INDEPENDENT CONTRACTOR STATUS? IT DEPENDS

Radically New Dynamex Test

Only Applies to Certain

Employee Classification Cases

This past spring, the California Supreme Court inexplicably tossed out its decades-old “multi-factor” independent contractor test in favor of a far more stringent three-part “ABC” test. (Dynamex Operations West, Inc. v. Superior Court).  See, Independent Contractor Status in California Now Falls Under Radically Different Rules (June, 2018).

Under the new test, a worker is automatically presumed to be an employee unless the hiring company can prove each part of the ABC test:

  1. The worker is free from the hirer’s control and direction in connection with the performance of the work, both under the contract and in fact;
  2. The worker performs work outside the usual course of the hiring entity’s business; and
  3. The worker is customarily engaged in an independently established trade, occupation, or business of the same nature as the work performed for the hiring entity.

In Garcia v. Border Transportation Group, a California appellate court recently confirmed the ABC test only applies to alleged California Wage Order violations (e.g., minimum wage and overtime issues) and that the traditional “multi-factor” test will continue to apply to all other order claims such as expense reimbursement, wrongful termination, and waiting time penalties.*

The California Chamber of Commerce (Chamber) has spearheaded the “I’m Independent Coalition” to urge state lawmakers to enact more reasonable legislation against the Dynamex ruling. The Chamber also commissioned Beacon Economics, LLC  to report on Dynamex’s financial impact in California.

Until the legislature decides to act, businesses who regularly utilize independent contractors should, together with knowledgeable legal counsel, carefully evaluate those working relationships. For example, affirmative answers to any of the following questions might require reclassifying a worker as an employee:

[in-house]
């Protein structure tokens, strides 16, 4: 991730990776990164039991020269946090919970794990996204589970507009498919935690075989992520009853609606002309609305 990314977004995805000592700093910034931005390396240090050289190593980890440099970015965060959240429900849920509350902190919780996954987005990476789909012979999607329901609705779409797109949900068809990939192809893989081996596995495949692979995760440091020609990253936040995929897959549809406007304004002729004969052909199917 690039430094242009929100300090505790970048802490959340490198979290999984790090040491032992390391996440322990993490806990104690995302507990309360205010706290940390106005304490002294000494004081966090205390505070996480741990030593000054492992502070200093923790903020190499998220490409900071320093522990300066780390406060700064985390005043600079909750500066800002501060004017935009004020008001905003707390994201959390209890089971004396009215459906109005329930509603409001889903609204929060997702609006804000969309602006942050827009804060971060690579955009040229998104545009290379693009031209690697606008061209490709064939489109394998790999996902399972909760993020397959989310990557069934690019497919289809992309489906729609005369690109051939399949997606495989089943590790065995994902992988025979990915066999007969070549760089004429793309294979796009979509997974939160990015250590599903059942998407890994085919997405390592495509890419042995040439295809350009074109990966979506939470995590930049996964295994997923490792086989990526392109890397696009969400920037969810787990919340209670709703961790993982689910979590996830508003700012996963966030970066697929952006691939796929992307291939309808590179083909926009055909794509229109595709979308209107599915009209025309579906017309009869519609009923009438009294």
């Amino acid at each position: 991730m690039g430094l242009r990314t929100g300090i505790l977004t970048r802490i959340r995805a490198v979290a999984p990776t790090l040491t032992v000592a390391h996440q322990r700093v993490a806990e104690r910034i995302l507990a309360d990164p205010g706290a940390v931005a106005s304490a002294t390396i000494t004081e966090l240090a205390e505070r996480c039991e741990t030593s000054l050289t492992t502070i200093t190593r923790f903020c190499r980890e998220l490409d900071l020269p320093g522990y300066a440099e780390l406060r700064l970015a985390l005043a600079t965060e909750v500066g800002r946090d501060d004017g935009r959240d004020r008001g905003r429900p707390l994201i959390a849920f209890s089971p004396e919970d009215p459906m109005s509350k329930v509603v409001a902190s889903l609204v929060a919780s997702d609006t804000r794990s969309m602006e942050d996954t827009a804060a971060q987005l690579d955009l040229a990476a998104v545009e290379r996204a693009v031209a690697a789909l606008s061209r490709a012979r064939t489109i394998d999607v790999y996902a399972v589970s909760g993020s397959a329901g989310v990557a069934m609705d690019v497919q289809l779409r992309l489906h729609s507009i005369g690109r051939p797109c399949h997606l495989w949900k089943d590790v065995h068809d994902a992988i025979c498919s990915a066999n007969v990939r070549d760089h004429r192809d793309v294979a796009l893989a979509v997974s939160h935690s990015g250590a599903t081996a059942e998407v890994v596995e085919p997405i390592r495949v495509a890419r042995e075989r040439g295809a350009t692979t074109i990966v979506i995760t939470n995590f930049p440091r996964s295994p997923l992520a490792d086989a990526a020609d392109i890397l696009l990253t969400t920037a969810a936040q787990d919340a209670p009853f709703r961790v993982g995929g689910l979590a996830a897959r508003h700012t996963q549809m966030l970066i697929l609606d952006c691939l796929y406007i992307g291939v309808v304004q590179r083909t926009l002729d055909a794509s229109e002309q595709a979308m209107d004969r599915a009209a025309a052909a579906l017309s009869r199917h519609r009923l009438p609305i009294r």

Part A:

  • Have the parties neglected to put their agreement in writing?
  • Does the hiring company control or have the right to control the work its contractor performs?
  • Does the contractor work out of the hiring company’s business premises?
  • Does the hiring company require the contractor to follow the same company procedures and manuals as its employees?

Part B:

  • Is the work performed by the contractor similar, identical or fundamental to the hiring entity’s core business?
  • Does the contractor provide services in a role comparable to that of an employee?
  • Is the contractor ordinarily viewed by others as working for the hiring company?
  • Does the hiring company have employees who perform substantially similar work as its contractors?
  • Does the company require its contractors to wear company uniforms or logos?

Part C:

  • Does the contractor work exclusively for the hiring company?
  • Has the contractor failed to create separate and distinct business cards or obtain a business telephone number, website address, and/or marketing and promotional materials?
  • Has the contractor omitted to advertise its services to the general public?
  • Is the contractor not currently established in an independent business?

*Note: The Garcia court also held that part C requires an existing, not potential, showing of independent business operation.

For further assistance, please contact one of our attorneys Tim Bowles, Cindy Bamforth or Helena Kobrin.

Cindy Bamforth

November 9, 2018

 

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